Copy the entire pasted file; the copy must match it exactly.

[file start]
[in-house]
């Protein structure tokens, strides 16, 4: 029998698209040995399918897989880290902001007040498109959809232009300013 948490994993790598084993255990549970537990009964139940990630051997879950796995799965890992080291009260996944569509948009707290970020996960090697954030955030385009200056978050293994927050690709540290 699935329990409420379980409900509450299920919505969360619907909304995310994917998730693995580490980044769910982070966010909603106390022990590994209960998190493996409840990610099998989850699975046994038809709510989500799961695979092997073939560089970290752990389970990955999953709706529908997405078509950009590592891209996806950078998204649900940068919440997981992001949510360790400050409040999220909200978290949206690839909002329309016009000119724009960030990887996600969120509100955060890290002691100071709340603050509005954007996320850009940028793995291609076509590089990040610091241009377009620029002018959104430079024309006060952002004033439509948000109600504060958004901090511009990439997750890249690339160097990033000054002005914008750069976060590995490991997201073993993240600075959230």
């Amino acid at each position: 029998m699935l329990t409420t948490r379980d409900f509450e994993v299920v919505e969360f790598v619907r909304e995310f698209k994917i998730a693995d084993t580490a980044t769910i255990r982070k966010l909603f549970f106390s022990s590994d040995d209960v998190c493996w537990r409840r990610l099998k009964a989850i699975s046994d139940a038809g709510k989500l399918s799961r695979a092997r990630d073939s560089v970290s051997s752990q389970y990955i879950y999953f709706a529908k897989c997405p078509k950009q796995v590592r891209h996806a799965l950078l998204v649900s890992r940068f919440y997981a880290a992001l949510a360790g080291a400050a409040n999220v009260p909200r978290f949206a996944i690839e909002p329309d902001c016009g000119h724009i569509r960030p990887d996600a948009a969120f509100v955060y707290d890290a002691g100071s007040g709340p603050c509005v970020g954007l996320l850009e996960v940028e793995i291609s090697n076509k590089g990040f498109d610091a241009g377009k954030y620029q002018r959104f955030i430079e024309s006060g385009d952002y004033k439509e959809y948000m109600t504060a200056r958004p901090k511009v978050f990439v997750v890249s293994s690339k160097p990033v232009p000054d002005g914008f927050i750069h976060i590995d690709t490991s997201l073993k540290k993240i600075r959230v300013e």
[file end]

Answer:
[in-house]
């Protein structure tokens, strides 16, 4: 029998698209040995399918897989880290902001007040498109959809232009300013 948490994993790598084993255990549970537990009964139940990630051997879950796995799965890992080291009260996944569509948009707290970020996960090697954030955030385009200056978050293994927050690709540290 699935329990409420379980409900509450299920919505969360619907909304995310994917998730693995580490980044769910982070966010909603106390022990590994209960998190493996409840990610099998989850699975046994038809709510989500799961695979092997073939560089970290752990389970990955999953709706529908997405078509950009590592891209996806950078998204649900940068919440997981992001949510360790400050409040999220909200978290949206690839909002329309016009000119724009960030990887996600969120509100955060890290002691100071709340603050509005954007996320850009940028793995291609076509590089990040610091241009377009620029002018959104430079024309006060952002004033439509948000109600504060958004901090511009990439997750890249690339160097990033000054002005914008750069976060590995490991997201073993993240600075959230």
């Amino acid at each position: 029998m699935l329990t409420t948490r379980d409900f509450e994993v299920v919505e969360f790598v619907r909304e995310f698209k994917i998730a693995d084993t580490a980044t769910i255990r982070k966010l909603f549970f106390s022990s590994d040995d209960v998190c493996w537990r409840r990610l099998k009964a989850i699975s046994d139940a038809g709510k989500l399918s799961r695979a092997r990630d073939s560089v970290s051997s752990q389970y990955i879950y999953f709706a529908k897989c997405p078509k950009q796995v590592r891209h996806a799965l950078l998204v649900s890992r940068f919440y997981a880290a992001l949510a360790g080291a400050a409040n999220v009260p909200r978290f949206a996944i690839e909002p329309d902001c016009g000119h724009i569509r960030p990887d996600a948009a969120f509100v955060y707290d890290a002691g100071s007040g709340p603050c509005v970020g954007l996320l850009e996960v940028e793995i291609s090697n076509k590089g990040f498109d610091a241009g377009k954030y620029q002018r959104f955030i430079e024309s006060g385009d952002y004033k439509e959809y948000m109600t504060a200056r958004p901090k511009v978050f990439v997750v890249s293994s690339k160097p990033v232009p000054d002005g914008f927050i750069h976060i590995d690709t490991s997201l073993k540290k993240i600075r959230v300013e």